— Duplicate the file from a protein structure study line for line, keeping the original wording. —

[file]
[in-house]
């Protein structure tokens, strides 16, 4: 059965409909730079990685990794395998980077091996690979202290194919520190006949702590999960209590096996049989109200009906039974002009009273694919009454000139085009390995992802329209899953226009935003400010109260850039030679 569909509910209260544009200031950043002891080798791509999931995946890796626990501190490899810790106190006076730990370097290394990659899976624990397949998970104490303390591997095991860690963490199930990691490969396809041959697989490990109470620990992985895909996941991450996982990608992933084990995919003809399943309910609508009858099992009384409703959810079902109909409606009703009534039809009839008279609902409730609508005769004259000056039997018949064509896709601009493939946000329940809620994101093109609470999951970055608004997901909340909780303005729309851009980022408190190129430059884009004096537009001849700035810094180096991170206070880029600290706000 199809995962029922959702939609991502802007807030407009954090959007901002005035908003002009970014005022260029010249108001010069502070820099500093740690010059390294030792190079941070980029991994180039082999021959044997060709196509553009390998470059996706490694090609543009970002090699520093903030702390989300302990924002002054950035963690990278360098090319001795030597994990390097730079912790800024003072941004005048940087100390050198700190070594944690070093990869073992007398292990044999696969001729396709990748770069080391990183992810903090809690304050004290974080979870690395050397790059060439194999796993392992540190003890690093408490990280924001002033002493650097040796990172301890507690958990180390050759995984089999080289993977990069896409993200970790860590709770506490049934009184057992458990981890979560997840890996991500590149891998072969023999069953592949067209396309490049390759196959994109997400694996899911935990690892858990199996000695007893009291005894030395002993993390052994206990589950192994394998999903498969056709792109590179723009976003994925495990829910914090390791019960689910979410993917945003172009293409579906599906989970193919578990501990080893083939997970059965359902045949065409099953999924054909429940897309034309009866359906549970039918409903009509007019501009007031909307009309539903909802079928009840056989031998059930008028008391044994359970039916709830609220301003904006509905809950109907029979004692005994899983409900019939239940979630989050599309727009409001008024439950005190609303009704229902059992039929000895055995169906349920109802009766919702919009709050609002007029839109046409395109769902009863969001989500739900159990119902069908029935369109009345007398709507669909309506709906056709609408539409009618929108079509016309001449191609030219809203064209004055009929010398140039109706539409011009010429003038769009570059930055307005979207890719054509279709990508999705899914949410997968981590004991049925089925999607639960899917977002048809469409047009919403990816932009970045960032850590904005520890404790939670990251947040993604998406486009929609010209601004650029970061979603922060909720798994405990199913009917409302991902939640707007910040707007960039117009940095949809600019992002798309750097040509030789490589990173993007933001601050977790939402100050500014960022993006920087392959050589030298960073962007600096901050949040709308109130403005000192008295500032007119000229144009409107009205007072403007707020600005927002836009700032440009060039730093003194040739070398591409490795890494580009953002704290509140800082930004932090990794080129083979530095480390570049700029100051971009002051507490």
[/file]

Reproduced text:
[in-house]
């Protein structure tokens, strides 16, 4: 059965409909730079990685990794395998980077091996690979202290194919520190006949702590999960209590096996049989109200009906039974002009009273694919009454000139085009390995992802329209899953226009935003400010109260850039030679 569909509910209260544009200031950043002891080798791509999931995946890796626990501190490899810790106190006076730990370097290394990659899976624990397949998970104490303390591997095991860690963490199930990691490969396809041959697989490990109470620990992985895909996941991450996982990608992933084990995919003809399943309910609508009858099992009384409703959810079902109909409606009703009534039809009839008279609902409730609508005769004259000056039997018949064509896709601009493939946000329940809620994101093109609470999951970055608004997901909340909780303005729309851009980022408190190129430059884009004096537009001849700035810094180096991170206070880029600290706000 199809995962029922959702939609991502802007807030407009954090959007901002005035908003002009970014005022260029010249108001010069502070820099500093740690010059390294030792190079941070980029991994180039082999021959044997060709196509553009390998470059996706490694090609543009970002090699520093903030702390989300302990924002002054950035963690990278360098090319001795030597994990390097730079912790800024003072941004005048940087100390050198700190070594944690070093990869073992007398292990044999696969001729396709990748770069080391990183992810903090809690304050004290974080979870690395050397790059060439194999796993392992540190003890690093408490990280924001002033002493650097040796990172301890507690958990180390050759995984089999080289993977990069896409993200970790860590709770506490049934009184057992458990981890979560997840890996991500590149891998072969023999069953592949067209396309490049390759196959994109997400694996899911935990690892858990199996000695007893009291005894030395002993993390052994206990589950192994394998999903498969056709792109590179723009976003994925495990829910914090390791019960689910979410993917945003172009293409579906599906989970193919578990501990080893083939997970059965359902045949065409099953999924054909429940897309034309009866359906549970039918409903009509007019501009007031909307009309539903909802079928009840056989031998059930008028008391044994359970039916709830609220301003904006509905809950109907029979004692005994899983409900019939239940979630989050599309727009409001008024439950005190609303009704229902059992039929000895055995169906349920109802009766919702919009709050609002007029839109046409395109769902009863969001989500739900159990119902069908029935369109009345007398709507669909309506709906056709609408539409009618929108079509016309001449191609030219809203064209004055009929010398140039109706539409011009010429003038769009570059930055307005979207890719054509279709990508999705899914949410997968981590004991049925089925999607639960899917977002048809469409047009919403990816932009970045960032850590904005520890404790939670990251947040993604998406486009929609010209601004650029970061979603922060909720798994405990199913009917409302991902939640707007910040707007960039117009940095949809600019992002798309750097040509030789490589990173993007933001601050977790939402100050500014960022993006920087392959050589030298960073962007600096901050949040709308109130403005000192008295500032007119000229144009409107009205007072403007707020600005927002836009700032440009060039730093003194040739070398591409490795890494580009953002704290509140800082930004932090990794080129083979530095480390570049700029100051971009002051507490």